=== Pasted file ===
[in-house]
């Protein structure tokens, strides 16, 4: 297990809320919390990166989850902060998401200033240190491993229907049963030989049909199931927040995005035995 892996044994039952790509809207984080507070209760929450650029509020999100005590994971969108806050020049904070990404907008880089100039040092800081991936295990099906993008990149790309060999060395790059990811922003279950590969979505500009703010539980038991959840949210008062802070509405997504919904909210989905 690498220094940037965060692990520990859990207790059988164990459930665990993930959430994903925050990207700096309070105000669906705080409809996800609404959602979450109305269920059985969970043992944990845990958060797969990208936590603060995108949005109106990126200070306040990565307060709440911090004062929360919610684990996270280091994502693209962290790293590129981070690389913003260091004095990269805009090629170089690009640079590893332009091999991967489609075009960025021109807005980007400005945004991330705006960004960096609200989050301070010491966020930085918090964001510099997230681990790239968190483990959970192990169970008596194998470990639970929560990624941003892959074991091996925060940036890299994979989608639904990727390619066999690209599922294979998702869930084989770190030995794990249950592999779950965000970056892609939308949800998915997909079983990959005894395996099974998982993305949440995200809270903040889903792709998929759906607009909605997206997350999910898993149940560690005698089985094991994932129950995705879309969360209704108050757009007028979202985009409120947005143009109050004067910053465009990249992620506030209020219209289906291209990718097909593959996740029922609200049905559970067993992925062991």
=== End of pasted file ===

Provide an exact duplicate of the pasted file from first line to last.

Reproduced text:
[in-house]
């Protein structure tokens, strides 16, 4: 297990809320919390990166989850902060998401200033240190491993229907049963030989049909199931927040995005035995 892996044994039952790509809207984080507070209760929450650029509020999100005590994971969108806050020049904070990404907008880089100039040092800081991936295990099906993008990149790309060999060395790059990811922003279950590969979505500009703010539980038991959840949210008062802070509405997504919904909210989905 690498220094940037965060692990520990859990207790059988164990459930665990993930959430994903925050990207700096309070105000669906705080409809996800609404959602979450109305269920059985969970043992944990845990958060797969990208936590603060995108949005109106990126200070306040990565307060709440911090004062929360919610684990996270280091994502693209962290790293590129981070690389913003260091004095990269805009090629170089690009640079590893332009091999991967489609075009960025021109807005980007400005945004991330705006960004960096609200989050301070010491966020930085918090964001510099997230681990790239968190483990959970192990169970008596194998470990639970929560990624941003892959074991091996925060940036890299994979989608639904990727390619066999690209599922294979998702869930084989770190030995794990249950592999779950965000970056892609939308949800998915997909079983990959005894395996099974998982993305949440995200809270903040889903792709998929759906607009909605997206997350999910898993149940560690005698089985094991994932129950995705879309969360209704108050757009007028979202985009409120947005143009109050004067910053465009990249992620506030209020219209289906291209990718097909593959996740029922609200049905559970067993992925062991």